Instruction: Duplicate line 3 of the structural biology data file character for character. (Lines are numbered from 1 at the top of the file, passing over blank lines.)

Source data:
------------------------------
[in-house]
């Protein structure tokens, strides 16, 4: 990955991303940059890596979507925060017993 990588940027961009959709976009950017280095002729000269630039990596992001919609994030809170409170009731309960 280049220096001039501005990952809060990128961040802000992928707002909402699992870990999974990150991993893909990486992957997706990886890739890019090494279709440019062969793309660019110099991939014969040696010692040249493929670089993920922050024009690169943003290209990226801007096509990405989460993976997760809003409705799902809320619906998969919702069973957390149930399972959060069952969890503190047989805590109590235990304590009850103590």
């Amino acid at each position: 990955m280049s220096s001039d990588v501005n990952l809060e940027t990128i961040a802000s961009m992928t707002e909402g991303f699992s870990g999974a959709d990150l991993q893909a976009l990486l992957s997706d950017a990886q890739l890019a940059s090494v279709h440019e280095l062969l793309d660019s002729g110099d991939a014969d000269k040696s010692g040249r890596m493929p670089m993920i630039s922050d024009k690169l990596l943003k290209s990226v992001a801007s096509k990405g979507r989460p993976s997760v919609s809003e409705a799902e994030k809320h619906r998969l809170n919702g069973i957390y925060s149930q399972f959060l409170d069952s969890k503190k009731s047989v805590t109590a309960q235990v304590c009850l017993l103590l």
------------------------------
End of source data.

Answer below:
């Amino acid at each position: 990955m280049s220096s001039d990588v501005n990952l809060e940027t990128i961040a802000s961009m992928t707002e909402g991303f699992s870990g999974a959709d990150l991993q893909a976009l990486l992957s997706d950017a990886q890739l890019a940059s090494v279709h440019e280095l062969l793309d660019s002729g110099d991939a014969d000269k040696s010692g040249r890596m493929p670089m993920i630039s922050d024009k690169l990596l943003k290209s990226v992001a801007s096509k990405g979507r989460p993976s997760v919609s809003e409705a799902e994030k809320h619906r998969l809170n919702g069973i957390y925060s149930q399972f959060l409170d069952s969890k503190k009731s047989v805590t109590a309960q235990v304590c009850l017993l103590l």